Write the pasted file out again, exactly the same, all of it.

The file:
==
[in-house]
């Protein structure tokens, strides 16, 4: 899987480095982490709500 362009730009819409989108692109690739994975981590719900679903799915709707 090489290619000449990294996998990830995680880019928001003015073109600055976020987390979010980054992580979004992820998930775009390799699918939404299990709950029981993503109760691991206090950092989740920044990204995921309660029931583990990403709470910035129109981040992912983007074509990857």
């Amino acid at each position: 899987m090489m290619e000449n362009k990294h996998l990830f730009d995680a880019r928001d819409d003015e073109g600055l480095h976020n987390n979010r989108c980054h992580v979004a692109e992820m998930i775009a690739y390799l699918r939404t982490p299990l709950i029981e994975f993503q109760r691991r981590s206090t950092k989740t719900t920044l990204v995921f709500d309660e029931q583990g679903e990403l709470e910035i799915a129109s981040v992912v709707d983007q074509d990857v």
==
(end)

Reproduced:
[in-house]
């Protein structure tokens, strides 16, 4: 899987480095982490709500 362009730009819409989108692109690739994975981590719900679903799915709707 090489290619000449990294996998990830995680880019928001003015073109600055976020987390979010980054992580979004992820998930775009390799699918939404299990709950029981993503109760691991206090950092989740920044990204995921309660029931583990990403709470910035129109981040992912983007074509990857």
């Amino acid at each position: 899987m090489m290619e000449n362009k990294h996998l990830f730009d995680a880019r928001d819409d003015e073109g600055l480095h976020n987390n979010r989108c980054h992580v979004a692109e992820m998930i775009a690739y390799l699918r939404t982490p299990l709950i029981e994975f993503q109760r691991r981590s206090t950092k989740t719900t920044l990204v995921f709500d309660e029931q583990g679903e990403l709470e910035i799915a129109s981040v992912v709707d983007q074509d990857v």